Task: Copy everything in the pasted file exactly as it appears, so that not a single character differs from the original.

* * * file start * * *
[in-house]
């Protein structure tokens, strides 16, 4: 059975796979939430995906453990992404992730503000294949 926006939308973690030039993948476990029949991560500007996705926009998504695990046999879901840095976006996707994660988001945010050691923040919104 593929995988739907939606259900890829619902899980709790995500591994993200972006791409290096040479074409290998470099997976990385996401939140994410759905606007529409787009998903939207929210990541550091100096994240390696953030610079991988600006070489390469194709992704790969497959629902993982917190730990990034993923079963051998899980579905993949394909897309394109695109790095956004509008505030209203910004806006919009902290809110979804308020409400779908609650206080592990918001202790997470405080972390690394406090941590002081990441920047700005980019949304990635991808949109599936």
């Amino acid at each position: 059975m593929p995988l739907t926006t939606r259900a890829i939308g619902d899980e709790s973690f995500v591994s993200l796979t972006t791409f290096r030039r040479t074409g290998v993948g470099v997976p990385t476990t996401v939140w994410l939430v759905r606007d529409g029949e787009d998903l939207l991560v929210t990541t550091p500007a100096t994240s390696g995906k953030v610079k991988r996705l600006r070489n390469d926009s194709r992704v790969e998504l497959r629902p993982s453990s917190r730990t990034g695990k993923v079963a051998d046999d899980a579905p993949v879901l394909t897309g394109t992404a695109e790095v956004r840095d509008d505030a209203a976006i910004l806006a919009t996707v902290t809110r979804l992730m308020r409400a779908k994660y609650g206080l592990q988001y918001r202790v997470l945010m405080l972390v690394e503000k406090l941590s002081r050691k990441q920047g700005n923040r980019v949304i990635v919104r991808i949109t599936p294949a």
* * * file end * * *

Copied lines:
[in-house]
């Protein structure tokens, strides 16, 4: 059975796979939430995906453990992404992730503000294949 926006939308973690030039993948476990029949991560500007996705926009998504695990046999879901840095976006996707994660988001945010050691923040919104 593929995988739907939606259900890829619902899980709790995500591994993200972006791409290096040479074409290998470099997976990385996401939140994410759905606007529409787009998903939207929210990541550091100096994240390696953030610079991988600006070489390469194709992704790969497959629902993982917190730990990034993923079963051998899980579905993949394909897309394109695109790095956004509008505030209203910004806006919009902290809110979804308020409400779908609650206080592990918001202790997470405080972390690394406090941590002081990441920047700005980019949304990635991808949109599936």
């Amino acid at each position: 059975m593929p995988l739907t926006t939606r259900a890829i939308g619902d899980e709790s973690f995500v591994s993200l796979t972006t791409f290096r030039r040479t074409g290998v993948g470099v997976p990385t476990t996401v939140w994410l939430v759905r606007d529409g029949e787009d998903l939207l991560v929210t990541t550091p500007a100096t994240s390696g995906k953030v610079k991988r996705l600006r070489n390469d926009s194709r992704v790969e998504l497959r629902p993982s453990s917190r730990t990034g695990k993923v079963a051998d046999d899980a579905p993949v879901l394909t897309g394109t992404a695109e790095v956004r840095d509008d505030a209203a976006i910004l806006a919009t996707v902290t809110r979804l992730m308020r409400a779908k994660y609650g206080l592990q988001y918001r202790v997470l945010m405080l972390v690394e503000k406090l941590s002081r050691k990441q920047g700005n923040r980019v949304i990635v919104r991808i949109t599936p294949a």